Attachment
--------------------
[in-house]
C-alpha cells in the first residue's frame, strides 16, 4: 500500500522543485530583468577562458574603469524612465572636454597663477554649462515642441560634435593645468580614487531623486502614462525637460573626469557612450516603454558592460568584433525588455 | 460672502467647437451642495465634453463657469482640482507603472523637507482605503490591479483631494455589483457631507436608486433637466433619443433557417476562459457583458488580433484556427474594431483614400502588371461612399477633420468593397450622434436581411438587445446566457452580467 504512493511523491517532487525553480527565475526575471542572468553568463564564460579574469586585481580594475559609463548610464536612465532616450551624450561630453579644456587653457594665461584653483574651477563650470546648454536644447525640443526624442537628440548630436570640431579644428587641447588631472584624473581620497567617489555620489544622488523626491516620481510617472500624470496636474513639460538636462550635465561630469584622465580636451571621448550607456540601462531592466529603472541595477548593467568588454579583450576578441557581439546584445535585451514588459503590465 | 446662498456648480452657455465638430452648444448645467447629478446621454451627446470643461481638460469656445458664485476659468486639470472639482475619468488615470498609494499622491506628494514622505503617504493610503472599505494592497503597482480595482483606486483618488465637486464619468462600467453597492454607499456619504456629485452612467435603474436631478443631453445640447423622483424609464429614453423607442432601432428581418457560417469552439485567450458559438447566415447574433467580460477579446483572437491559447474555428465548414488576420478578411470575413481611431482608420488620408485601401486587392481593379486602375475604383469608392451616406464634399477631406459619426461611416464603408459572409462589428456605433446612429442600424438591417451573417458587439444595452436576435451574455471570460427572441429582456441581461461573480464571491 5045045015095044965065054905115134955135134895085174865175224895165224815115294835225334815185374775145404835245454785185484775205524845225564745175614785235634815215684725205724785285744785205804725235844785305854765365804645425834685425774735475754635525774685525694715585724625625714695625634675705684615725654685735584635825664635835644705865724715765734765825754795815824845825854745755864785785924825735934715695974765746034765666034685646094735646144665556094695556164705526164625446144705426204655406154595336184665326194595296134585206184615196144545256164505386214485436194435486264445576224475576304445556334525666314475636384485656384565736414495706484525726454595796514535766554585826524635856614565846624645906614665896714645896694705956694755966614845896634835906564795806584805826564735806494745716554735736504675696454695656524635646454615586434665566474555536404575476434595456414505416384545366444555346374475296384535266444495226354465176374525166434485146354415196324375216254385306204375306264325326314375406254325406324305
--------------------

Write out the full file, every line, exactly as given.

[in-house]
C-alpha cells in the first residue's frame, strides 16, 4: 500500500522543485530583468577562458574603469524612465572636454597663477554649462515642441560634435593645468580614487531623486502614462525637460573626469557612450516603454558592460568584433525588455 | 460672502467647437451642495465634453463657469482640482507603472523637507482605503490591479483631494455589483457631507436608486433637466433619443433557417476562459457583458488580433484556427474594431483614400502588371461612399477633420468593397450622434436581411438587445446566457452580467 504512493511523491517532487525553480527565475526575471542572468553568463564564460579574469586585481580594475559609463548610464536612465532616450551624450561630453579644456587653457594665461584653483574651477563650470546648454536644447525640443526624442537628440548630436570640431579644428587641447588631472584624473581620497567617489555620489544622488523626491516620481510617472500624470496636474513639460538636462550635465561630469584622465580636451571621448550607456540601462531592466529603472541595477548593467568588454579583450576578441557581439546584445535585451514588459503590465 | 446662498456648480452657455465638430452648444448645467447629478446621454451627446470643461481638460469656445458664485476659468486639470472639482475619468488615470498609494499622491506628494514622505503617504493610503472599505494592497503597482480595482483606486483618488465637486464619468462600467453597492454607499456619504456629485452612467435603474436631478443631453445640447423622483424609464429614453423607442432601432428581418457560417469552439485567450458559438447566415447574433467580460477579446483572437491559447474555428465548414488576420478578411470575413481611431482608420488620408485601401486587392481593379486602375475604383469608392451616406464634399477631406459619426461611416464603408459572409462589428456605433446612429442600424438591417451573417458587439444595452436576435451574455471570460427572441429582456441581461461573480464571491 5045045015095044965065054905115134955135134895085174865175224895165224815115294835225334815185374775145404835245454785185484775205524845225564745175614785235634815215684725205724785285744785205804725235844785305854765365804645425834685425774735475754635525774685525694715585724625625714695625634675705684615725654685735584635825664635835644705865724715765734765825754795815824845825854745755864785785924825735934715695974765746034765666034685646094735646144665556094695556164705526164625446144705426204655406154595336184665326194595296134585206184615196144545256164505386214485436194435486264445576224475576304445556334525666314475636384485656384565736414495706484525726454595796514535766554585826524635856614565846624645906614665896714645896694705956694755966614845896634835906564795806584805826564735806494745716554735736504675696454695656524635646454615586434665566474555536404575476434595456414505416384545366444555346374475296384535266444495226354465176374525166434485146354415196324375216254385306204375306264325326314375406254325406324305